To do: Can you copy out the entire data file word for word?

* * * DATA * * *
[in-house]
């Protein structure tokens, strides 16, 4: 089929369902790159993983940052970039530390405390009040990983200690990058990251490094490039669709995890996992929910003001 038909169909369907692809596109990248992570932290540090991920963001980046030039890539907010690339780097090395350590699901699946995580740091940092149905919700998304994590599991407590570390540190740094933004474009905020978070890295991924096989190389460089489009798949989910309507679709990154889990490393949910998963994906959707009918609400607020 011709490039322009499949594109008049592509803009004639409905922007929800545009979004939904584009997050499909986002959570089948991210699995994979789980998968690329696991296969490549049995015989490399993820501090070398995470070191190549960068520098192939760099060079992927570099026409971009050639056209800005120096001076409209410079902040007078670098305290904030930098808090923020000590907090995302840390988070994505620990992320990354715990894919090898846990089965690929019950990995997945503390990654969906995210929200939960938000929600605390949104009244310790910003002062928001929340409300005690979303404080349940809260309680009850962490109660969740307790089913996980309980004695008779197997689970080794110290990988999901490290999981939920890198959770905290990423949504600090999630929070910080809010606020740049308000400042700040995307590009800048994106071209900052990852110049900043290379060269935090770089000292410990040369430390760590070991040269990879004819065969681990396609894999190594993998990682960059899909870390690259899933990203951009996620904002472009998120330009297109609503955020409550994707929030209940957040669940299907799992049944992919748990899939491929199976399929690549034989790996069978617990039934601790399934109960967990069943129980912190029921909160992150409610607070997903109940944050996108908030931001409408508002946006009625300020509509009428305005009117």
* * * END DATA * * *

[in-house]
């Protein structure tokens, strides 16, 4: 089929369902790159993983940052970039530390405390009040990983200690990058990251490094490039669709995890996992929910003001 038909169909369907692809596109990248992570932290540090991920963001980046030039890539907010690339780097090395350590699901699946995580740091940092149905919700998304994590599991407590570390540190740094933004474009905020978070890295991924096989190389460089489009798949989910309507679709990154889990490393949910998963994906959707009918609400607020 011709490039322009499949594109008049592509803009004639409905922007929800545009979004939904584009997050499909986002959570089948991210699995994979789980998968690329696991296969490549049995015989490399993820501090070398995470070191190549960068520098192939760099060079992927570099026409971009050639056209800005120096001076409209410079902040007078670098305290904030930098808090923020000590907090995302840390988070994505620990992320990354715990894919090898846990089965690929019950990995997945503390990654969906995210929200939960938000929600605390949104009244310790910003002062928001929340409300005690979303404080349940809260309680009850962490109660969740307790089913996980309980004695008779197997689970080794110290990988999901490290999981939920890198959770905290990423949504600090999630929070910080809010606020740049308000400042700040995307590009800048994106071209900052990852110049900043290379060269935090770089000292410990040369430390760590070991040269990879004819065969681990396609894999190594993998990682960059899909870390690259899933990203951009996620904002472009998120330009297109609503955020409550994707929030209940957040669940299907799992049944992919748990899939491929199976399929690549034989790996069978617990039934601790399934109960967990069943129980912190029921909160992150409610607070997903109940944050996108908030931001409408508002946006009625300020509509009428305005009117």